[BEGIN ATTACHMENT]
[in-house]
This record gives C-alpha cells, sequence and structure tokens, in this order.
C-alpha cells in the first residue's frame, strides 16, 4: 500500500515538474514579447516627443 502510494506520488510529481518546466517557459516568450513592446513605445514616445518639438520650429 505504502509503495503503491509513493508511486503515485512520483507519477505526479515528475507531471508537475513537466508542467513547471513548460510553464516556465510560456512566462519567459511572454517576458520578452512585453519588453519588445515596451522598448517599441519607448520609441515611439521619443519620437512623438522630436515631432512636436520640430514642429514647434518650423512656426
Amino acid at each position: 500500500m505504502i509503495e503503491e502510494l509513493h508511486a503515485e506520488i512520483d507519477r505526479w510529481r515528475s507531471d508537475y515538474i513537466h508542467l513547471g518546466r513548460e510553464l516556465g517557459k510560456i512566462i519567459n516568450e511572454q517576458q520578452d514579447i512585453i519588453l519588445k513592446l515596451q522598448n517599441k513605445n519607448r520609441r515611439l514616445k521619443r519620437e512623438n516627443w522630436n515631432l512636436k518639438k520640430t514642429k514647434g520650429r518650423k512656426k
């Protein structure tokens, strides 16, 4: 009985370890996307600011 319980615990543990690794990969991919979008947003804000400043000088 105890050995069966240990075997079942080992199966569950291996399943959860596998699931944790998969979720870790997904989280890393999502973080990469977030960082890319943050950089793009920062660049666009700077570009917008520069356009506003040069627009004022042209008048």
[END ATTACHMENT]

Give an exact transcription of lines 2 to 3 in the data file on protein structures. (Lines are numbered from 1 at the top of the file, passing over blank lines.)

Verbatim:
This record gives C-alpha cells, sequence and structure tokens, in this order.
C-alpha cells in the first residue's frame, strides 16, 4: 500500500515538474514579447516627443 502510494506520488510529481518546466517557459516568450513592446513605445514616445518639438520650429 505504502509503495503503491509513493508511486503515485512520483507519477505526479515528475507531471508537475513537466508542467513547471513548460510553464516556465510560456512566462519567459511572454517576458520578452512585453519588453519588445515596451522598448517599441519607448520609441515611439521619443519620437512623438522630436515631432512636436520640430514642429514647434518650423512656426